Prusa Research announced a new initiative to attract commercial brands to their ecosystem.
The new feature is “Official Brand Profiles” and is a way to clearly identify actual brands on Printables, the company’s fast-growing online repository of printable 3D models.
You might ask why such a feature would be required, as all it would take is that a company could set up an account and run it as such. The difference here is that these Printables accounts are actually certified by Prusa Research, so we can trust they are not impostors. Material provided by these accounts can then be directly attributed to the respective companies.
This allows the companies to deploy 3D printable items associated with their products. The initial companies involved include:
- Bohemia Interactive
- Cooler Master
- Framework Computer
- Raspberry Pi
- Warhorse Studios
- World of Warships
- Prusa Research
You’ll notice a number of “DIY” suppliers, and that’s not surprising: a good portion of 3D printable items uploaded to repositories are items of this type. These would include cases, brackets, holders, etc.
But what’s also notable here is a couple of gaming companies that are providing 3D content for promotional purposes, and it’s quite impressive. World of Warships has provided an entire battleship kit that looks incredible, and likely quite a project to build. They’ve linked the download of the model to features in their game, completing the loop.
The certification is visibly provided by a check mark, which is suspiciously similar to Twitter’s “blue check mark”. The idea is the same: the host is saying this account is for real (or at least until recent changes in Twitter procedures).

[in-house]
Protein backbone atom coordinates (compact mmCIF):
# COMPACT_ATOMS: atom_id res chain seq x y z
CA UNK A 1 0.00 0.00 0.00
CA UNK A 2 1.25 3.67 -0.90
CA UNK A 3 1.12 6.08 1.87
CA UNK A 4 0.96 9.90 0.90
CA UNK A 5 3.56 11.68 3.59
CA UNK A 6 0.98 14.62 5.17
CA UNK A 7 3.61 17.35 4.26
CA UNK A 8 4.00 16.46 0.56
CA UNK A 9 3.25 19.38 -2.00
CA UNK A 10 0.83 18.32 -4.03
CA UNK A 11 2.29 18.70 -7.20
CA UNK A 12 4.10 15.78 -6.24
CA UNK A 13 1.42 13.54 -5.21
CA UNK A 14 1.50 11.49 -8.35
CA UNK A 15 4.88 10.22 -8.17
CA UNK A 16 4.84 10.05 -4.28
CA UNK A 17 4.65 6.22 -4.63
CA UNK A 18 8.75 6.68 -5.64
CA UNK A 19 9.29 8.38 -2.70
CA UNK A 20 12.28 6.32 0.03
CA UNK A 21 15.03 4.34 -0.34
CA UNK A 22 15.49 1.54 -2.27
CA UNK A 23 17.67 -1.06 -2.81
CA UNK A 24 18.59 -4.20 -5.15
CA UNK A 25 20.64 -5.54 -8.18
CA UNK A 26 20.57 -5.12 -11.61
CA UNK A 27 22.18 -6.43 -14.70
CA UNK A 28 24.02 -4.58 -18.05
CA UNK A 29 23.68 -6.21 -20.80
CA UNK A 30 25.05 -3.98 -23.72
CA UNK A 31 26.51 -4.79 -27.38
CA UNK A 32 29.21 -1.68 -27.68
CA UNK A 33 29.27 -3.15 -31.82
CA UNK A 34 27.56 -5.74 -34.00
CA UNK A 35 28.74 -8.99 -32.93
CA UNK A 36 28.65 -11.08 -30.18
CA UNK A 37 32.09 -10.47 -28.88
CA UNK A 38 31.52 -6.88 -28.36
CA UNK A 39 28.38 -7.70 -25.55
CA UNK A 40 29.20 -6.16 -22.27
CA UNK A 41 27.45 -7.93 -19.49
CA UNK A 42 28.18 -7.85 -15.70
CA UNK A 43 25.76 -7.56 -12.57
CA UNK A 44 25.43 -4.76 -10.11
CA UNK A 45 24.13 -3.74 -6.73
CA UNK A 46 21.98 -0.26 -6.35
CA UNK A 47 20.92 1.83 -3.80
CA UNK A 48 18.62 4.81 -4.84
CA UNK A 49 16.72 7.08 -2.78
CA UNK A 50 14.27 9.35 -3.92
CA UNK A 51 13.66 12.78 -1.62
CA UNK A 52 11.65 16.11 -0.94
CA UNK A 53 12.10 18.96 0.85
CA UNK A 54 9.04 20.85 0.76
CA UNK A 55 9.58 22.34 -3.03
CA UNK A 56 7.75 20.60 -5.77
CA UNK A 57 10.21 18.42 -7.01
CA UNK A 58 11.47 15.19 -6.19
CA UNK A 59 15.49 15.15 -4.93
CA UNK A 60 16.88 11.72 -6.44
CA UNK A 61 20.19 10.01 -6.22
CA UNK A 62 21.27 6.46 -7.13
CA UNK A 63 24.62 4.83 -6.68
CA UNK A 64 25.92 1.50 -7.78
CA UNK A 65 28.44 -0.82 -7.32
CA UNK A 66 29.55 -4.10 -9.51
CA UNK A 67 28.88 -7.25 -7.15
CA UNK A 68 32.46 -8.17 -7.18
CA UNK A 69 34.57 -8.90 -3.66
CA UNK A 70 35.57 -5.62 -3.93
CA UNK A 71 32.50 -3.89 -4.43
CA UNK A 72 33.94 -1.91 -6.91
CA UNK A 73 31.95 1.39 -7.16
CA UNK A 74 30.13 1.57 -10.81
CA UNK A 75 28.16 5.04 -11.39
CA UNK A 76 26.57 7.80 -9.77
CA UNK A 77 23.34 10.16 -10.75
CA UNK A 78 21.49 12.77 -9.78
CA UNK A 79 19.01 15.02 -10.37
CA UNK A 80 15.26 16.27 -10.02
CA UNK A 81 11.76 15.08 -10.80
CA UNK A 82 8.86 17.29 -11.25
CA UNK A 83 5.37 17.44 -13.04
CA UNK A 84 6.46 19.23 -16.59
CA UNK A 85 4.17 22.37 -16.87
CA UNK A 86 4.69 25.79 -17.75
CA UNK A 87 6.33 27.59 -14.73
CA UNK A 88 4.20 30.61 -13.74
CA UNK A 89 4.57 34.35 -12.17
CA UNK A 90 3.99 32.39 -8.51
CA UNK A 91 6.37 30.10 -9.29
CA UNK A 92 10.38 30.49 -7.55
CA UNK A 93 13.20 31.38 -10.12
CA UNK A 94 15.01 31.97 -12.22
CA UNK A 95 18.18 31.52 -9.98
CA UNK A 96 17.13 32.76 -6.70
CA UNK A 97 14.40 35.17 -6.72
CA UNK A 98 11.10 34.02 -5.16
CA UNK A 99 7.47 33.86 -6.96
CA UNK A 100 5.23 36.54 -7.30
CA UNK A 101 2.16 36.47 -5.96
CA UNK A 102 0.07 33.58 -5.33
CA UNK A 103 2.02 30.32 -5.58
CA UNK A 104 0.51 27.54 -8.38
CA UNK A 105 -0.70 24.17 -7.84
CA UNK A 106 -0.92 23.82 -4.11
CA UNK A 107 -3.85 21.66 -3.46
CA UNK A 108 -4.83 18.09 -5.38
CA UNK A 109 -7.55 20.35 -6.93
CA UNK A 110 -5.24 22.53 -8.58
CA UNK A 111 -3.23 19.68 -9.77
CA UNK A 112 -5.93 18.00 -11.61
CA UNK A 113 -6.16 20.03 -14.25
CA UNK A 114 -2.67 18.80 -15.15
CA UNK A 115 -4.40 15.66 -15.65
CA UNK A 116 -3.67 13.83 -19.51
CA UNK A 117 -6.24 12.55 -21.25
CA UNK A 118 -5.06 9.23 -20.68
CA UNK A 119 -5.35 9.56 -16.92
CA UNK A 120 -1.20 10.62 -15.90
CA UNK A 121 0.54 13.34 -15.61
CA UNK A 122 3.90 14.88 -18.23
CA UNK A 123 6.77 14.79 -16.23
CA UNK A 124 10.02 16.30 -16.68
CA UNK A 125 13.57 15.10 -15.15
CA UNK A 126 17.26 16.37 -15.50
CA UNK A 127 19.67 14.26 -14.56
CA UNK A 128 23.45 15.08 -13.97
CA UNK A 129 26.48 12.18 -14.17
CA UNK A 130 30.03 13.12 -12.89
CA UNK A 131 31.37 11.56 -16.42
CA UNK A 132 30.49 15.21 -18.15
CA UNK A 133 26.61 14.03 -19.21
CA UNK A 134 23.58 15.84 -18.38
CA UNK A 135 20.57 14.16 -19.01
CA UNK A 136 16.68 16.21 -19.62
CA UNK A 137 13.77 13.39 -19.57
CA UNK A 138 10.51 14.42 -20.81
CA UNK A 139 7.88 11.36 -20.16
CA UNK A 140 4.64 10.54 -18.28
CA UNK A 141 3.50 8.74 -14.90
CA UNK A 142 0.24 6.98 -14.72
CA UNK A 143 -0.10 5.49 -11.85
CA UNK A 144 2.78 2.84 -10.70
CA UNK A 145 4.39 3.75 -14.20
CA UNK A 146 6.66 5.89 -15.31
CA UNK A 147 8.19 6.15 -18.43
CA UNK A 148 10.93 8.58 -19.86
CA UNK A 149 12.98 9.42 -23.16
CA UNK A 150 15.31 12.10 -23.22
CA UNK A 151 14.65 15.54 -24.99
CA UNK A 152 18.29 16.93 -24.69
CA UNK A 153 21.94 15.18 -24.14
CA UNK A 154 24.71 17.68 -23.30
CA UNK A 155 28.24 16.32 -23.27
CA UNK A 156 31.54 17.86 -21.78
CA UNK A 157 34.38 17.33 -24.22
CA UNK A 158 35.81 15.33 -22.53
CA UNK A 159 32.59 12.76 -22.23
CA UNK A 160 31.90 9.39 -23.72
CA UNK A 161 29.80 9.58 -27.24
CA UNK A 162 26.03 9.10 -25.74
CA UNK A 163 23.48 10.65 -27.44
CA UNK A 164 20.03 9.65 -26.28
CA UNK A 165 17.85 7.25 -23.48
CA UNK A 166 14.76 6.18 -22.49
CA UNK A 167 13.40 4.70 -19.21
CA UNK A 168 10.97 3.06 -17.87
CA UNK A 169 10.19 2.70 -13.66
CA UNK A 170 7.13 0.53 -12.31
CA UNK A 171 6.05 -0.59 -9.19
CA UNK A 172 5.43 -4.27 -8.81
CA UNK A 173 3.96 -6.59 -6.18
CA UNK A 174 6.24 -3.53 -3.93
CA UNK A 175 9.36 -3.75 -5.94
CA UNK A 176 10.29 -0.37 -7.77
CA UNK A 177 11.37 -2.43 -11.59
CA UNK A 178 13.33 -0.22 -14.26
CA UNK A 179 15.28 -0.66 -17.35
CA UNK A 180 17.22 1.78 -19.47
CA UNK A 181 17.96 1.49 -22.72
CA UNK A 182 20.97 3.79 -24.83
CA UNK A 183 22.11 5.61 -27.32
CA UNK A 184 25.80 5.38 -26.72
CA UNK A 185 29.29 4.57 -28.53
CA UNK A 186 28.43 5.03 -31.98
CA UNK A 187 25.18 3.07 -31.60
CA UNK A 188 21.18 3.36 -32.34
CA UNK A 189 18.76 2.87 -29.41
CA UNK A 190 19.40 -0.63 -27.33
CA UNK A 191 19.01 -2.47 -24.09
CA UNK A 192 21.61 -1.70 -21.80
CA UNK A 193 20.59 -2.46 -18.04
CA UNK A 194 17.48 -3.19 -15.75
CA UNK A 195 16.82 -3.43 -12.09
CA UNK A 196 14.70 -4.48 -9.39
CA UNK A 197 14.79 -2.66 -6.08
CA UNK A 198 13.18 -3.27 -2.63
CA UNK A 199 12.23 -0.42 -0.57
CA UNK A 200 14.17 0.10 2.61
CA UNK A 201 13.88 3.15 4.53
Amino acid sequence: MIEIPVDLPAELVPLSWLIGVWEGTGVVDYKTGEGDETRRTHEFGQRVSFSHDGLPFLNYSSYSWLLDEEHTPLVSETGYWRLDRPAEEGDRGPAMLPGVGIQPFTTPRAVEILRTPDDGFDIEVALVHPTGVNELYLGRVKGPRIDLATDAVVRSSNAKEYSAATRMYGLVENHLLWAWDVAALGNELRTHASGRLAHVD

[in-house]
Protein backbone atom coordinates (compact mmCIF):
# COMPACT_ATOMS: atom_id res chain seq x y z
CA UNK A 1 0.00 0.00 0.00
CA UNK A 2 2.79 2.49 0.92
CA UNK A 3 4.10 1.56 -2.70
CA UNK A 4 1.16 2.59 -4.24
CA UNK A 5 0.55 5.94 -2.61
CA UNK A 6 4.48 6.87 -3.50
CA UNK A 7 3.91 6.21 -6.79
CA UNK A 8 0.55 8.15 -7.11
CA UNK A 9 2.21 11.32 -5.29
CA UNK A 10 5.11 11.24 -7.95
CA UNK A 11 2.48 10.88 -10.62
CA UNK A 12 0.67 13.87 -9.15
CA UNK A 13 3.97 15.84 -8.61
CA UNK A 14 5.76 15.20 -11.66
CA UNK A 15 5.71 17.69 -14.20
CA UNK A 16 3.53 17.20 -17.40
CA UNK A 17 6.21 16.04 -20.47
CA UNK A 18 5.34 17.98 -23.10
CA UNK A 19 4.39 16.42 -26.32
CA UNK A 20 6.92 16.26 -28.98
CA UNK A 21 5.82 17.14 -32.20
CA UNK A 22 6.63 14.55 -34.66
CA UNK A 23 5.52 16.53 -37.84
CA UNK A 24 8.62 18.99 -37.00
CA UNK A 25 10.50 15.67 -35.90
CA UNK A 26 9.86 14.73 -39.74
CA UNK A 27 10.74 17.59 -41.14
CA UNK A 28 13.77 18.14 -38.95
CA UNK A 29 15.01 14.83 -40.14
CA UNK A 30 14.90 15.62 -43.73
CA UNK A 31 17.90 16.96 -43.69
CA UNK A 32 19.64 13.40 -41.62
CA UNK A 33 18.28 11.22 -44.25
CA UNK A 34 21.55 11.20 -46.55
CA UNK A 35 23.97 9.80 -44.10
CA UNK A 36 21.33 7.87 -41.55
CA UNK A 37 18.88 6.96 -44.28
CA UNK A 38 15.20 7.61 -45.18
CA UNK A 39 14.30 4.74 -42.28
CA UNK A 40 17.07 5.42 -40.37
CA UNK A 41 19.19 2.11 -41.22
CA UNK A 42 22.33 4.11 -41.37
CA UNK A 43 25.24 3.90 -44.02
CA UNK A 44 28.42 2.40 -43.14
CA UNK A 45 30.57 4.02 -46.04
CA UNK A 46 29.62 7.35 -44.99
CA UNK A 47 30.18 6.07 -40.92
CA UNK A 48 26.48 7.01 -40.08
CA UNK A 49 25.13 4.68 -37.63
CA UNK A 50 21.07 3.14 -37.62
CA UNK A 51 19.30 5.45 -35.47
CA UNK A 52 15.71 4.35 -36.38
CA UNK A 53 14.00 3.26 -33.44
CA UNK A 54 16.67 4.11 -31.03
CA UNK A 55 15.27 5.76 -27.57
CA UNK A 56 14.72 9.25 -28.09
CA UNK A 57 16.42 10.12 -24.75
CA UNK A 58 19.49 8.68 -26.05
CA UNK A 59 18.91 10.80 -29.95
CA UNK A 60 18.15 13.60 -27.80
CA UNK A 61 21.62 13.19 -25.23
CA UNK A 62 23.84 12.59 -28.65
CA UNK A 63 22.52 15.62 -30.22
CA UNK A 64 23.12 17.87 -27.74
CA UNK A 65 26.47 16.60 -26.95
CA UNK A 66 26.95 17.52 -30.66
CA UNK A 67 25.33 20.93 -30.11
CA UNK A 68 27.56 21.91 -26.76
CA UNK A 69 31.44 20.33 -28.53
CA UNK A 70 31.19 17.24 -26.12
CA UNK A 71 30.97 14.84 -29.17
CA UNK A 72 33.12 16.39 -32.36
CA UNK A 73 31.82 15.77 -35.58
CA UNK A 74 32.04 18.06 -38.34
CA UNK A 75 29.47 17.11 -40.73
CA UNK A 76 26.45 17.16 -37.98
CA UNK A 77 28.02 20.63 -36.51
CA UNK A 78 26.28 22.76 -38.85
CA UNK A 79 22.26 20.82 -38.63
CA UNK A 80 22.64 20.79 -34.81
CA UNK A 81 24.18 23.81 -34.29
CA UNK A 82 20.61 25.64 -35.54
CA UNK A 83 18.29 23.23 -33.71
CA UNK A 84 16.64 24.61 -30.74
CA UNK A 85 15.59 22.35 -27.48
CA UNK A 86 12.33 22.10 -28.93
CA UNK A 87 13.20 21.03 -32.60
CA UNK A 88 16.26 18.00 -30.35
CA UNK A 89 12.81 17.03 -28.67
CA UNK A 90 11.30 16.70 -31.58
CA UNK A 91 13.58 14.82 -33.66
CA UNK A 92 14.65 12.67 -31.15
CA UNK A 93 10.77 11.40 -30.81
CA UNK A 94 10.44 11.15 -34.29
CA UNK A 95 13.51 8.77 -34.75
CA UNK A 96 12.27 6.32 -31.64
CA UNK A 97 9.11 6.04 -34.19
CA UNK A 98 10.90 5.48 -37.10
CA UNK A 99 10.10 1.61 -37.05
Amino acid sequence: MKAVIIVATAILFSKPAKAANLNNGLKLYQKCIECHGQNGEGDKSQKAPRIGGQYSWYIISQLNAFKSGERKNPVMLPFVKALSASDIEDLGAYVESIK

Why would Prusa Research implement such a feature? Don’t they have other bigger things to deal with?
Actually, it’s an incredibly strategic move that could pay off big time in the future. Apparently conceived by Prusa Research’s Mikolas Zuza, the company began work on the project a few months ago.
The proposition here is that eventually 3D print technology will improve to the point where functional parts can be reliably produced on desktop equipment in homes or offices. That’s almost the case now, as technology continues to improve.
The problem has always been a lack of 3D content. If your dishwasher knob breaks, it would be terrific to simply download a 3D model if it for instant printing. However, today companies would rather you go to a local parts reseller and pay US$39 for a replacement.
Eventually that paradigm will shift. An increasing number of companies will offer their content online instead of through physical distributors, and at some point critical mass will be reached. It will become “expected” that spare parts will be delivered online, perhaps with a small fee. Then we’ll see many more companies shift over.
But to get that critical mass there has to be a clean, simple and effective way for leading companies to try it out. That’s what Prusa Research has created here: a bridgehead into a future world of digital spare parts for consumers.
Will they succeed? No one can know, but as of this moment, they seem to be the only major online repository of printable 3D content that provides this service, so it’s the first place any company contemplating a move would go.
Good work, Prusa Research!